“Democratic Centralism entails popular participation in formulating the plan at the enterprise level.” — World Bank Romania country report, 1979
The World Bank’s “World Development Report 2017” is a remarkable document. Remarkable, because it does not seem that the World Bank authored this document titled “Governance and the Law.” When the report cites Michel Foucault, that incandescent French thinker, who showed us how supposedly free and rational institutions of modernity are indissolubly linked with power and social control, it is time to sit up and notice.
This is not an accident for the central focus of the report is politics and power in development policy, and the endeavour is to move politics and power “from the margins to the core of development thinking and action” and to “development practice… health and education… transportation and food…” (p.271).
How does then a rethinking of governance for development look like? The report stresses on three key principles which differ from traditional approaches: 1) Focus not only on the right form of institutions but also on the functions of institutions. 2) Focus not only on building the capacity of institutions, but also on power asymmetries, and 3) Focus not only the rule of law but also on the role of law (p.29).
Essentially, this goes against the soul of seven decades of development thinking — technocracy — perpetrated by international development institutions controlled by the Global North. It is the belief that the mere deployment of capital and technology with the help of Western experts will solve the most intractable development problems in the poorest parts of the world.
How drastically different is the new thinking can be gauged by the scholar Bruce Rich’s assessment of the World Bank during the presidency of Robert McNamara when the bank expanded phenomenally, and its lending had increased by six times in real terms: “McNamara’s grandiose vision involved a wager that was indeed Faustian—a risky experiment with life and nature, using simplistic technologies, and a fatal hubris about the bank’s ability to know, plan and direct the evolution of human societies and the natural systems they depend on.”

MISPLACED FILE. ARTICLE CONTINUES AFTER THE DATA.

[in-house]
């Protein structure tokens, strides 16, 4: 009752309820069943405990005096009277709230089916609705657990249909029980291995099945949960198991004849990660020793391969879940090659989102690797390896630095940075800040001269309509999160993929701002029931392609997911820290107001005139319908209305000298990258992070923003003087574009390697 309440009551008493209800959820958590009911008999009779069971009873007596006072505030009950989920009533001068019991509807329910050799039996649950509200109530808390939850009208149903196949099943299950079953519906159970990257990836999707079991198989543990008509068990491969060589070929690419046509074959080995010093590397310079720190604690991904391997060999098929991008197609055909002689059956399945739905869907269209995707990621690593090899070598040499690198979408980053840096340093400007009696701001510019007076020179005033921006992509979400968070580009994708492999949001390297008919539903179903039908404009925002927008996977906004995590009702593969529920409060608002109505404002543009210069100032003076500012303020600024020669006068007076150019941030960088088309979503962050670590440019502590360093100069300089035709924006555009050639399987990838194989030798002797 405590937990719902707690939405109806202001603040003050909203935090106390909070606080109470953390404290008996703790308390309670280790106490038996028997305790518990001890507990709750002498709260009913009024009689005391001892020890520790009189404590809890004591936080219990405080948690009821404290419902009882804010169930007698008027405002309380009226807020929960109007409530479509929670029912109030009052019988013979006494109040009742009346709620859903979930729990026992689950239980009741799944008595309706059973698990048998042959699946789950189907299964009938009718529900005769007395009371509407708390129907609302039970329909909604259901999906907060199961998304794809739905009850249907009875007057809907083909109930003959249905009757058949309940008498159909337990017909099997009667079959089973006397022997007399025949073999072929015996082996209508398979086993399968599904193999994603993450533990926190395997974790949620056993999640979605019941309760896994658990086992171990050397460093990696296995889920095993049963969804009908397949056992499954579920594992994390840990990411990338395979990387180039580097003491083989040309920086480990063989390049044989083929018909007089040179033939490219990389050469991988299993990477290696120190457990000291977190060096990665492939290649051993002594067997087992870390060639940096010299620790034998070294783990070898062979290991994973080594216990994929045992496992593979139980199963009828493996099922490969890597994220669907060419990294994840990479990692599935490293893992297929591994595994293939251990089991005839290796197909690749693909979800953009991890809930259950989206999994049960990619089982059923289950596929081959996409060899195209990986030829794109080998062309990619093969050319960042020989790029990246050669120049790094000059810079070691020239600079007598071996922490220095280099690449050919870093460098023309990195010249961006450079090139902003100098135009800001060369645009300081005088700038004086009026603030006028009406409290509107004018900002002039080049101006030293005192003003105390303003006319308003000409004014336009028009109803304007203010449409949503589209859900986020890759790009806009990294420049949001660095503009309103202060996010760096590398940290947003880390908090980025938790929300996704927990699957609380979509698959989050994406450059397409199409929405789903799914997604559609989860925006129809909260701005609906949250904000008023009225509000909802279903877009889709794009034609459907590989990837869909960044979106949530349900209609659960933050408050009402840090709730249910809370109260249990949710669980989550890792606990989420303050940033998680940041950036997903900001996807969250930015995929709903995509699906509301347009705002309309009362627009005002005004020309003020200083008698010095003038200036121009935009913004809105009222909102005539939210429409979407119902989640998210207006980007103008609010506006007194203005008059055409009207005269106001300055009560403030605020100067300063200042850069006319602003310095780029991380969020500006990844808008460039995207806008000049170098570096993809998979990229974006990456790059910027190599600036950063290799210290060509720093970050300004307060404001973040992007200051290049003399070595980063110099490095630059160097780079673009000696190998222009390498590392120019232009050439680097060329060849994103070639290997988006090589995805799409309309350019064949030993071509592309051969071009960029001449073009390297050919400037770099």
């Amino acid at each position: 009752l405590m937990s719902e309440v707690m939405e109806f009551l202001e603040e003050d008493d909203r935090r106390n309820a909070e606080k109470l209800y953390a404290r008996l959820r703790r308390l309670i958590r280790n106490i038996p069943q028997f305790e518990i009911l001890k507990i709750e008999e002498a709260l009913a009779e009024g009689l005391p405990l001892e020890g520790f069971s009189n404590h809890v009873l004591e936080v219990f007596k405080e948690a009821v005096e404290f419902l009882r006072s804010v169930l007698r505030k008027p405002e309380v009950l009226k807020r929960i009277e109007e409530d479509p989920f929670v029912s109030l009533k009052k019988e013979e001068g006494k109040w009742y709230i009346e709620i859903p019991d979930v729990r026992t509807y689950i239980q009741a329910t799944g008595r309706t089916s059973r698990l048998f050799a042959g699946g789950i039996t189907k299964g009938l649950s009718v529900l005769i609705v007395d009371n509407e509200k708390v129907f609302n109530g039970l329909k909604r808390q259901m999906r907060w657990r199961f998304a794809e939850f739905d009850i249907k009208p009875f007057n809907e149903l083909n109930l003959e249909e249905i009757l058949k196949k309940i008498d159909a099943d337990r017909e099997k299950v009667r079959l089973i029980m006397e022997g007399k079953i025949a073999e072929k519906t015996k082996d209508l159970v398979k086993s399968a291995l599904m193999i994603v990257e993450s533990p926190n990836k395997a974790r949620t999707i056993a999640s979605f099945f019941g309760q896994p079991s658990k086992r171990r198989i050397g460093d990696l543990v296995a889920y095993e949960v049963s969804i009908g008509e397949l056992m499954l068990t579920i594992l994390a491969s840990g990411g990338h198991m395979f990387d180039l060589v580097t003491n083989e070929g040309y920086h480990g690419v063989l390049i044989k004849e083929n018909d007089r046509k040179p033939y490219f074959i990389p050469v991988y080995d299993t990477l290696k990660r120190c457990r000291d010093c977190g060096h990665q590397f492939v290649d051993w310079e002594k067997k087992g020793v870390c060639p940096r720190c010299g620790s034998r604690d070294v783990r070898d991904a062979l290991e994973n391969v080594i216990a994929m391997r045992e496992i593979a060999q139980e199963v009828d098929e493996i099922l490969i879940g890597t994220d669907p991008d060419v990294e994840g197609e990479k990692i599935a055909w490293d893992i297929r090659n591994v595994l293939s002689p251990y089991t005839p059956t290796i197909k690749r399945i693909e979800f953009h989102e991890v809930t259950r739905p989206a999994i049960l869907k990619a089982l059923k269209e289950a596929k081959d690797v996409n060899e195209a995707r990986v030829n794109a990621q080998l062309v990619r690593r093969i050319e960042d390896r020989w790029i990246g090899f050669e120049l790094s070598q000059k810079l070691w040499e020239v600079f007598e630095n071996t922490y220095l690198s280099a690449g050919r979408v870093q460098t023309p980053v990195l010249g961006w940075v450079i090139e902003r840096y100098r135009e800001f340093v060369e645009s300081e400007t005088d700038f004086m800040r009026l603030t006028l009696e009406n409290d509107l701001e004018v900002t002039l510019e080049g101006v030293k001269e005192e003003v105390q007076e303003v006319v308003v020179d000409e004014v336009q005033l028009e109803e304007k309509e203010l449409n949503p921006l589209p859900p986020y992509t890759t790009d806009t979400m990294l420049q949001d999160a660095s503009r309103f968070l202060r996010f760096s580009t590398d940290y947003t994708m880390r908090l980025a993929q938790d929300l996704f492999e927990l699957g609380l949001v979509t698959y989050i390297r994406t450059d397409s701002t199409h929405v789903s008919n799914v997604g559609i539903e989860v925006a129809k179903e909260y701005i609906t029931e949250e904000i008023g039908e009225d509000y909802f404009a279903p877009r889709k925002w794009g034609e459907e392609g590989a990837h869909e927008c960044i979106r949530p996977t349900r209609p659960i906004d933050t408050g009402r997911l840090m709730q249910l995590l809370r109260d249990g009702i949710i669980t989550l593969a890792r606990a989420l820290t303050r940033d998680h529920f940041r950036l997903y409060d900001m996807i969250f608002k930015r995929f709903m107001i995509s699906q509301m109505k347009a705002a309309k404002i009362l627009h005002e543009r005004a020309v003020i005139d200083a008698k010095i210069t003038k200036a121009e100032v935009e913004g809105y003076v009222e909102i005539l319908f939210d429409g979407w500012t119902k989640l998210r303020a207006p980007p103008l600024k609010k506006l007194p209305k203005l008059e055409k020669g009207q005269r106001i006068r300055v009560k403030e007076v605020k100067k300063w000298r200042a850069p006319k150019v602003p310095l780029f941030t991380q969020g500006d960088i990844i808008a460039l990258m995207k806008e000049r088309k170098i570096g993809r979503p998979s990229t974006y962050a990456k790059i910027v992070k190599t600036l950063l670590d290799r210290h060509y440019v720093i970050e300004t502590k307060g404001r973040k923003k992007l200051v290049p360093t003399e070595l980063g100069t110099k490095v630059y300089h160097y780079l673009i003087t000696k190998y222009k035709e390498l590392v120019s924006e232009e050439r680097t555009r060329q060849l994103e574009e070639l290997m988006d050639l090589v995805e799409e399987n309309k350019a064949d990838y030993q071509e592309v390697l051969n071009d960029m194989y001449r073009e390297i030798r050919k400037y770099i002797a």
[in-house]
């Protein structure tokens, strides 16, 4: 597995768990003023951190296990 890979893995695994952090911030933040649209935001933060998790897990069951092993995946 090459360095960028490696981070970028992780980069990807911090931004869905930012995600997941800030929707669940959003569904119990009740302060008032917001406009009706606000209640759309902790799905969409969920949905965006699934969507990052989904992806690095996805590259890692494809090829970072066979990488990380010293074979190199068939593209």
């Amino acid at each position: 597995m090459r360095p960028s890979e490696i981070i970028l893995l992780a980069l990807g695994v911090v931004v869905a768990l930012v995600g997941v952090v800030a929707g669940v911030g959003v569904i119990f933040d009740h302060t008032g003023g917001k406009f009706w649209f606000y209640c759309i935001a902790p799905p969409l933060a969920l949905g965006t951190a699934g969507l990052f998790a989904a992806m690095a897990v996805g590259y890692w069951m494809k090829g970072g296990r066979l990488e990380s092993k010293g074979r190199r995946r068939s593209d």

This Faustian notion has been the norm when it comes to conceiving and ‘executing’ development projects in the Third World whether inspired by the imagination of the American economist W.W. Rostow in the 1960s, or that of the neoliberal capitalist policy prescriptions of the Washington Consensus from the 1980s. As the anthropologist Arturo Escobar argues, incidentally using Foucault, in his influential “Encountering Development: The Making and Unmaking of the Third World”, the Third World is not an entity that just exists out there. But it is culturally constructed by development institutions like the World Bank, set up by the First World, as “underdeveloped” and as characterised by poverty, illiteracy and disease, and in need of help and intervention.
In this characterisation, of course, European colonisation of Asia, Africa and Latin America are simply inconvenient historical facts. Thus, development for Escobar is not just describing a reality but is also a discourse that is laden with power relations favouring those who have the ability to define reality.
Reading the report against this context is like going through a treasure trove of ironies. There is a lot in it with which those who are opposed to the development as technical fixes, and development as Northern imperialism, can agree with. The report remarkably calls for the need for public goods and public spending on health, education and infrastructure (p.167). It stresses that growing inequalities are a grave concern, that inequality has a multiplier effect, and that “ultimately, growth and inequality are jointly determined” (p.167).